Farthing held the handkerchief against the flickering light of the fire and watched the flames shine through the translucent cloth. With one sharp gesture he tossed it into the hearth. “And so it goes.”


Oh, lovely!

“This is a true story,” Lady Yekaterina murmurs, dipping her fingertips into her glass of wine and flicking drops of it into the fire so that it fizzes and sparks, “I got it from one of the participants…”

The Briar Wood

Long ago, but not so long as that, there was a briar wood grown sudden and strange. After the magic of its making it stood there a hundred years and more, the prickles and brambles and dark twisted branches providing a shelter and food for the travelling birds, the small furry creatures, the little snakes of silver throat… The briar wood was a place of song and blossoming greenery for much of its life, and beautiful, too.

In the centre of it, the heart, silent as a tree stump absorbing into the earth, was a little castle of dressed stone, and inside the castle were many sleepers, and in the highest tower, the isolate, the bare, was a room draped in silk. The silken banners that announced royalty, the silken hangings on the wall, the silken drapery around the bed and the silken nightrail of a sleeping princess wrapped up against the wind and snug as a sleeper in a chrysalis.

It was not a prince who cut his way to the heart of the briar wood at the end of it all, nor even a nobleman, but Phillip was a gentleman - the son of a country squire, and his character was equal parts gentle and practical. He took his time cutting through the wood with saw and clippers, wrapped in a good leather coat and carting the waste wood away for other use. Weeks he was in there, in the dark and the bird song, before his booted feet sounded echoes in the stone halls, the winding spiral stairs of the little castle.

Long and long had the princess slept, a hundred years and more she dreamed the dreams of the briar wood. When Phillip found her tucked away, he brushed aside layer after layer of winding silk and beheld her, and loved her - for who could not? And the gentle, practical man kissed her, very politely, on the cheek, and caught his breath as her eyes opened - eyes as bright and fierce as the morning. For Aurora had slept a hundred years and more swaddled safe in the brambles and she could not help but change, into a creature beautiful, and winged.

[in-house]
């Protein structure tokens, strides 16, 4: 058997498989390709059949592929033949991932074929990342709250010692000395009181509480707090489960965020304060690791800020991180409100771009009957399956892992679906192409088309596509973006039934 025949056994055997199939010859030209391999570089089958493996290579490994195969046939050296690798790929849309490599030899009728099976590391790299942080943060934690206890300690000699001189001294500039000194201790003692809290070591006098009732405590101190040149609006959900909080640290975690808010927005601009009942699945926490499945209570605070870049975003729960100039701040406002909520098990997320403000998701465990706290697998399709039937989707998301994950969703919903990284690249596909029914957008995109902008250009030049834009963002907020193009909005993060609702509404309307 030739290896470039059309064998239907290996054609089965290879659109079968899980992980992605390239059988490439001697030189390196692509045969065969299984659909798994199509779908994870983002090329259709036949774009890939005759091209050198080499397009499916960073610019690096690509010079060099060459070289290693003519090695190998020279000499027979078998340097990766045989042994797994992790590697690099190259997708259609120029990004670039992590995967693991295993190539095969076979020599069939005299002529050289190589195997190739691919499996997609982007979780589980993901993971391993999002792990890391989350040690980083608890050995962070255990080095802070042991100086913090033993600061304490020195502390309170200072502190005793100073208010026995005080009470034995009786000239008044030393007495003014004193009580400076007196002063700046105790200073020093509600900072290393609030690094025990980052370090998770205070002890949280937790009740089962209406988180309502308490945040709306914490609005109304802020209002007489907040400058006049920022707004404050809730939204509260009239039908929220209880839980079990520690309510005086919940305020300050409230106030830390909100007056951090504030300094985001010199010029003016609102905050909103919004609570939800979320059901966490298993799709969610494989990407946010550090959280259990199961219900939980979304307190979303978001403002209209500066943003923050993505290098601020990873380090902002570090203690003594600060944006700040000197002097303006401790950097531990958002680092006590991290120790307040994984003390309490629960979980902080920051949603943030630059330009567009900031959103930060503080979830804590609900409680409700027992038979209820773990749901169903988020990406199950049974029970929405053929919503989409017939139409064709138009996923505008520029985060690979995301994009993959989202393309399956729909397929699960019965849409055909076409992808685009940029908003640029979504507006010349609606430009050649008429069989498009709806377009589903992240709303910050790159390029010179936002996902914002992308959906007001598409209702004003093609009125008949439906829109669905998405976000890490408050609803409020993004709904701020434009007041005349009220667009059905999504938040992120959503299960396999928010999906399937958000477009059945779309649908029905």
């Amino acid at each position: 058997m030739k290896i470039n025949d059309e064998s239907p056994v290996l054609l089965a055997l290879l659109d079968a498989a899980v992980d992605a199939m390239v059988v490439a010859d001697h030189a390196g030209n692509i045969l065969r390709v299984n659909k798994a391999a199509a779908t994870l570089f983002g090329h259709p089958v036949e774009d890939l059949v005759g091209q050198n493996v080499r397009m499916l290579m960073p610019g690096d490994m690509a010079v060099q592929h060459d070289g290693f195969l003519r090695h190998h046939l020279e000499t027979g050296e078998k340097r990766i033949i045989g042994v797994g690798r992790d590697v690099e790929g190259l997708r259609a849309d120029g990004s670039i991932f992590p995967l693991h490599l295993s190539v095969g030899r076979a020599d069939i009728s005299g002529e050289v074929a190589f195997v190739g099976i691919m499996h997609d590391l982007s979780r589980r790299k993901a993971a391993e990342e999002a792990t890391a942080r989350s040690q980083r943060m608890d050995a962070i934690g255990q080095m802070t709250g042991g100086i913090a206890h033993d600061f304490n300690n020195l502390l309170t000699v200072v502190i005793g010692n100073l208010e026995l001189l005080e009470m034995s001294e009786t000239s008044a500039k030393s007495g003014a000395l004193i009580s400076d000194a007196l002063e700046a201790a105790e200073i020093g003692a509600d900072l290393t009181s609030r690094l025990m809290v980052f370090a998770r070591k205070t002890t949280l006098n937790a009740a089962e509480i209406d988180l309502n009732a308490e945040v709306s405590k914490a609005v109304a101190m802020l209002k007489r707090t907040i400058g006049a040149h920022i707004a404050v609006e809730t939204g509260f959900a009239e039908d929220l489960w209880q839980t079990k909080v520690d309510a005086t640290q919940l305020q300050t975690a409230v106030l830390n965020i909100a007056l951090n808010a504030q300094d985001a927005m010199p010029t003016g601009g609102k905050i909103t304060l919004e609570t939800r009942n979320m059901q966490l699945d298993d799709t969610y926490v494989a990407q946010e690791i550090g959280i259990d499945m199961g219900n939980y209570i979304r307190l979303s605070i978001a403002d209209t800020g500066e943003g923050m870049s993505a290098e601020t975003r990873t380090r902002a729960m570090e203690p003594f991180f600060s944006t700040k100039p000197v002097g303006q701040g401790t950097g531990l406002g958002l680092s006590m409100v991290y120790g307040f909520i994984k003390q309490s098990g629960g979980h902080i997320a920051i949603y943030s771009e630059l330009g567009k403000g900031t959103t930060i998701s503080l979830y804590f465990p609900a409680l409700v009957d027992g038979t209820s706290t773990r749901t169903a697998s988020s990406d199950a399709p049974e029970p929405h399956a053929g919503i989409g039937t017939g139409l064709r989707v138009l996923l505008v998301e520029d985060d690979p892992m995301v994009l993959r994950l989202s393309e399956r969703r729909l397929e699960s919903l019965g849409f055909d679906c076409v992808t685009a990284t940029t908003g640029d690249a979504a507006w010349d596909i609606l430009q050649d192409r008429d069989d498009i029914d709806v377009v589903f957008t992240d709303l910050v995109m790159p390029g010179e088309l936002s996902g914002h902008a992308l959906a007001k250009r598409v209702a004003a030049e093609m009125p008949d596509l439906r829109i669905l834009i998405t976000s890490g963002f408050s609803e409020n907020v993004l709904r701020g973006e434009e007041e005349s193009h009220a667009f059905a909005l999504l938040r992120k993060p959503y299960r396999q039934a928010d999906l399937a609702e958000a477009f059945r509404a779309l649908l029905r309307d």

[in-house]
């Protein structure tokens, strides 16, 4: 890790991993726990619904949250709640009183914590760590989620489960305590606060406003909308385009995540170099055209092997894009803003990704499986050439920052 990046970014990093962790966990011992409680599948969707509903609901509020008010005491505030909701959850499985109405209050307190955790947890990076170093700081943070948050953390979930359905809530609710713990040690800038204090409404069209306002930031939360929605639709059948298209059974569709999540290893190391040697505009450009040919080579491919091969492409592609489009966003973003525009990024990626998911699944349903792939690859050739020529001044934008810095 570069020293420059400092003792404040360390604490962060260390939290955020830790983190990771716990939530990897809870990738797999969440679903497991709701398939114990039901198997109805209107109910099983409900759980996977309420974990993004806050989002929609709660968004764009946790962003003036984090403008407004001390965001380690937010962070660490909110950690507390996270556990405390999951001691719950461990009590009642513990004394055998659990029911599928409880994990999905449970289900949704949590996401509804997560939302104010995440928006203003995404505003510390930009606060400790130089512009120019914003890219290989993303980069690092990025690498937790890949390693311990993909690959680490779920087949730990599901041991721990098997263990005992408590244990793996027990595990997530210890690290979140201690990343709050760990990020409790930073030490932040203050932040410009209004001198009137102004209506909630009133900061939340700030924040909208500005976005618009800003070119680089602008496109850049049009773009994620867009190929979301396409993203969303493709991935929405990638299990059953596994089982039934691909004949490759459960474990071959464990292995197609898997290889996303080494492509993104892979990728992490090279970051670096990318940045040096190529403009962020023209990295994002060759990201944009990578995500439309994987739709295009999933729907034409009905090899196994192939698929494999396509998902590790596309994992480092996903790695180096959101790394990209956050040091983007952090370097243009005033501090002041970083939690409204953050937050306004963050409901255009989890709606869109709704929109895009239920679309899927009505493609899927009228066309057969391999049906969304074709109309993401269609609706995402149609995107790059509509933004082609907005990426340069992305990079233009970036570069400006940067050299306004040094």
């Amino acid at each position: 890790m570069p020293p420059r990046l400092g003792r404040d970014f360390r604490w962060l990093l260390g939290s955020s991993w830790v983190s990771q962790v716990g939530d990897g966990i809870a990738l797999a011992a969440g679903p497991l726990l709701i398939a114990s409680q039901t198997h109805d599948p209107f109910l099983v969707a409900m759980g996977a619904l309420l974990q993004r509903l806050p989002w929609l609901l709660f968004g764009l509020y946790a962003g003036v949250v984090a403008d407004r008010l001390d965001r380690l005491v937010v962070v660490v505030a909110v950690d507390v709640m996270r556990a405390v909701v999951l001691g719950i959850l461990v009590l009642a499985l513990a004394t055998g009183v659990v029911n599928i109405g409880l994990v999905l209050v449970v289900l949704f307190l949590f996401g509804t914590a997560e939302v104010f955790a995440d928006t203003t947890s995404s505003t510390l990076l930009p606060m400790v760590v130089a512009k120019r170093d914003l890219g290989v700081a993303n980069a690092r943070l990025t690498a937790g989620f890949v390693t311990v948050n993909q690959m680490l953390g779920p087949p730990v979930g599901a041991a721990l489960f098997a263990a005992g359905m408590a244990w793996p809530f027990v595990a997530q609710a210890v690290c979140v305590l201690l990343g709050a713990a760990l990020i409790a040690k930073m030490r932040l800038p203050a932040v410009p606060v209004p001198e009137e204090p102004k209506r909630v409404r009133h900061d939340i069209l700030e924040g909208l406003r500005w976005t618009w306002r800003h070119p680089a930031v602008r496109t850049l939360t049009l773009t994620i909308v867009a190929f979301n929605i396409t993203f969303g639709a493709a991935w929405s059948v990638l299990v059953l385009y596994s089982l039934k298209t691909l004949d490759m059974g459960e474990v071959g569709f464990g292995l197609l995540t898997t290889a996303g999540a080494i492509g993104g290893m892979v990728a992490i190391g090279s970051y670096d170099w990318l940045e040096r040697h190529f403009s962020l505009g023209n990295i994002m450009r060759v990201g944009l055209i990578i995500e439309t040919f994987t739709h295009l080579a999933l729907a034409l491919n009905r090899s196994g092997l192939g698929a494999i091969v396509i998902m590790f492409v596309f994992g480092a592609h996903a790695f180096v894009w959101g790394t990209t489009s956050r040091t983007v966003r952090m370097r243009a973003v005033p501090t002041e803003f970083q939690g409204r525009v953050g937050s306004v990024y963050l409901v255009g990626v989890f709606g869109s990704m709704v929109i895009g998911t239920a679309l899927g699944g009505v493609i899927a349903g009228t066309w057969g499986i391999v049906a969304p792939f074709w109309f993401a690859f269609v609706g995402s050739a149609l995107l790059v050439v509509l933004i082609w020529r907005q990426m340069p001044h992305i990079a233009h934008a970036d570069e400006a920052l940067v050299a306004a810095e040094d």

She loved him. Who could not love a man like Phillip? What passed between them that night is not for me to share - the secrets, the stories, the soft touches under the blanket of darkness.

But in the morning she ate him, and flew away over the briar wood.

“I got it from Aurora, of course,” murmurs Lady Yekaterina. “Wonderful woman, and an excellent partner at Bridge.” She smiles cheerfully. “Who’s next?”


Tzar Boyanov clapped his hands once, loundly as to draw attention. He stood and walked to the hall, and back with his winter coat. "This coat is light for these lands are warm, but imagine the heavy wool and furs needed at the northern most reaches of the world. It’s important, for it is at the heart of the tale.

The Watchers

They say, that if you head north from Rus, by cart and sled, until lights dance in the sky and land turns to ice, you may find find the old road. It gleams in pearlescent turquoise, and the path is hard, for the stones are old and far spread. If you come in a party you will surely lose your way, for the road does not want to be hard trodden. One person may walk the road, wrapped tight against the gleaming shards of ice in the air.

The road heads to the pole star, and if you walk it long enough, you may go there. The road starts to wind through stones upthrust from beneath the ice crust, and yet, strangely shaped, as if totems or markers, purpose long forgotten. These long still monoliths have forms which hint, after years of smoothing, of some kind of figure, yet no details remain to remark upon. Continue walking.

Here the road judges you. Not through your actions, not through your coin, but a simple decision of when you chose to travel it. In summer, the sun is high, and the air chill. but clear. In winter, the land is dark with not a hint sun. The sky howls with hateful cold, but when the storms clear and the cold of space is lit by the northern lights you sill see two people, tall and strong, standing by the road in the thicket furs and heaviest wool. The snow drifts at their feet and ice rimes their furs.

They will walk away, follow.

They will take you up a ridge, keep climbing.

They will show you a plateau, observe.

They will speak. They will ask you questions, and this is the second judgement. Answer as fully as you can, with no falsehood, no manipulation, and no deciet. If the watchers judge you to have satisfied them, they will call a wind that scours the snow from the plateau.

A lid of ice, clear and perfect imprisons a valley of most verdant green, with mystical lights of blue, red and yellow dancing through it. What is in there? Where did it come from? Explainations are not given. The watchers will tell you nothing, and as the beauty overcomes you, you may weep frozen tears.

You are now changed. Do not place too much importance upon yourself. You were not the first and there will be others. There is something under the ice, changing, waiting, and when the world is right, it will emerge, like a butterfly from the chrysalis.

“Of course”, Tzar Boyanov concluded, “you might think this fantastical. And it is. It is a beautiful story. But not as beautiful as what had me picking tears from my beard.” He smiles, wistfully, lined face creasing easily. “Now, who is next?”